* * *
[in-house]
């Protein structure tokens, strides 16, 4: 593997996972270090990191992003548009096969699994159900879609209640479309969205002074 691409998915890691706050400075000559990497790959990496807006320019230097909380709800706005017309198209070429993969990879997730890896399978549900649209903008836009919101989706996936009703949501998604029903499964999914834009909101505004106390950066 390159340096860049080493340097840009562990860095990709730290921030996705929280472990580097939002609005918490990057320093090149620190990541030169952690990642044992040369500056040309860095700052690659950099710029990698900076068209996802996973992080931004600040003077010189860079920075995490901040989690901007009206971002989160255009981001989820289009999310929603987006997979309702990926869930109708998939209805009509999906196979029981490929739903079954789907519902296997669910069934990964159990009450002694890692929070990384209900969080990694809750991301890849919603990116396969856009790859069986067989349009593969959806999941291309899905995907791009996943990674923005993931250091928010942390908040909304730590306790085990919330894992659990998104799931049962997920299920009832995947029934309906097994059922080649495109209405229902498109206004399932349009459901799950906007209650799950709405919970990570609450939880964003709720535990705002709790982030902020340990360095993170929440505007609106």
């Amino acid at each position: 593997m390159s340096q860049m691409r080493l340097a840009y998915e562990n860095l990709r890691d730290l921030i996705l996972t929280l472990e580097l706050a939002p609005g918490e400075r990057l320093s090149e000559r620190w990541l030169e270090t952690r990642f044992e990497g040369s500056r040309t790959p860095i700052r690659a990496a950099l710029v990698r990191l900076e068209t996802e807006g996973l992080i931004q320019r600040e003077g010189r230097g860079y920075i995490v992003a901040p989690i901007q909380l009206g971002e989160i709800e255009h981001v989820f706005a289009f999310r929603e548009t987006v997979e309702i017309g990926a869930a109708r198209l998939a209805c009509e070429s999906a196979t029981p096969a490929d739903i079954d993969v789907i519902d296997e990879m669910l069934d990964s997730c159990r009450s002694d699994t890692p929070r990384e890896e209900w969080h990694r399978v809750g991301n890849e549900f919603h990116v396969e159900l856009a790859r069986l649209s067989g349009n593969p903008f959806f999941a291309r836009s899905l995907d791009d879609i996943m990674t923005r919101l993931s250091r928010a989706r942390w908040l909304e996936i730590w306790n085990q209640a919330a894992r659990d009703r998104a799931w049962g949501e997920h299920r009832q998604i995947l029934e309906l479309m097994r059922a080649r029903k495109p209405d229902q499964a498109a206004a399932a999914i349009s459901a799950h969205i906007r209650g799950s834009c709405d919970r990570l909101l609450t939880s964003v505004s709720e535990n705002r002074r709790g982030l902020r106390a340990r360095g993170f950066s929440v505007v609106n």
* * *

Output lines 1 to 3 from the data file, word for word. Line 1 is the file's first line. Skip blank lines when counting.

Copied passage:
[in-house]
């Protein structure tokens, strides 16, 4: 593997996972270090990191992003548009096969699994159900879609209640479309969205002074 691409998915890691706050400075000559990497790959990496807006320019230097909380709800706005017309198209070429993969990879997730890896399978549900649209903008836009919101989706996936009703949501998604029903499964999914834009909101505004106390950066 390159340096860049080493340097840009562990860095990709730290921030996705929280472990580097939002609005918490990057320093090149620190990541030169952690990642044992040369500056040309860095700052690659950099710029990698900076068209996802996973992080931004600040003077010189860079920075995490901040989690901007009206971002989160255009981001989820289009999310929603987006997979309702990926869930109708998939209805009509999906196979029981490929739903079954789907519902296997669910069934990964159990009450002694890692929070990384209900969080990694809750991301890849919603990116396969856009790859069986067989349009593969959806999941291309899905995907791009996943990674923005993931250091928010942390908040909304730590306790085990919330894992659990998104799931049962997920299920009832995947029934309906097994059922080649495109209405229902498109206004399932349009459901799950906007209650799950709405919970990570609450939880964003709720535990705002709790982030902020340990360095993170929440505007609106």
């Amino acid at each position: 593997m390159s340096q860049m691409r080493l340097a840009y998915e562990n860095l990709r890691d730290l921030i996705l996972t929280l472990e580097l706050a939002p609005g918490e400075r990057l320093s090149e000559r620190w990541l030169e270090t952690r990642f044992e990497g040369s500056r040309t790959p860095i700052r690659a990496a950099l710029v990698r990191l900076e068209t996802e807006g996973l992080i931004q320019r600040e003077g010189r230097g860079y920075i995490v992003a901040p989690i901007q909380l009206g971002e989160i709800e255009h981001v989820f706005a289009f999310r929603e548009t987006v997979e309702i017309g990926a869930a109708r198209l998939a209805c009509e070429s999906a196979t029981p096969a490929d739903i079954d993969v789907i519902d296997e990879m669910l069934d990964s997730c159990r009450s002694d699994t890692p929070r990384e890896e209900w969080h990694r399978v809750g991301n890849e549900f919603h990116v396969e159900l856009a790859r069986l649209s067989g349009n593969p903008f959806f999941a291309r836009s899905l995907d791009d879609i996943m990674t923005r919101l993931s250091r928010a989706r942390w908040l909304e996936i730590w306790n085990q209640a919330a894992r659990d009703r998104a799931w049962g949501e997920h299920r009832q998604i995947l029934e309906l479309m097994r059922a080649r029903k495109p209405d229902q499964a498109a206004a399932a999914i349009s459901a799950h969205i906007r209650g799950s834009c709405d919970r990570l909101l609450t939880s964003v505004s709720e535990n705002r002074r709790g982030l902020r106390a340990r360095g993170f950066s929440v505007v609106n």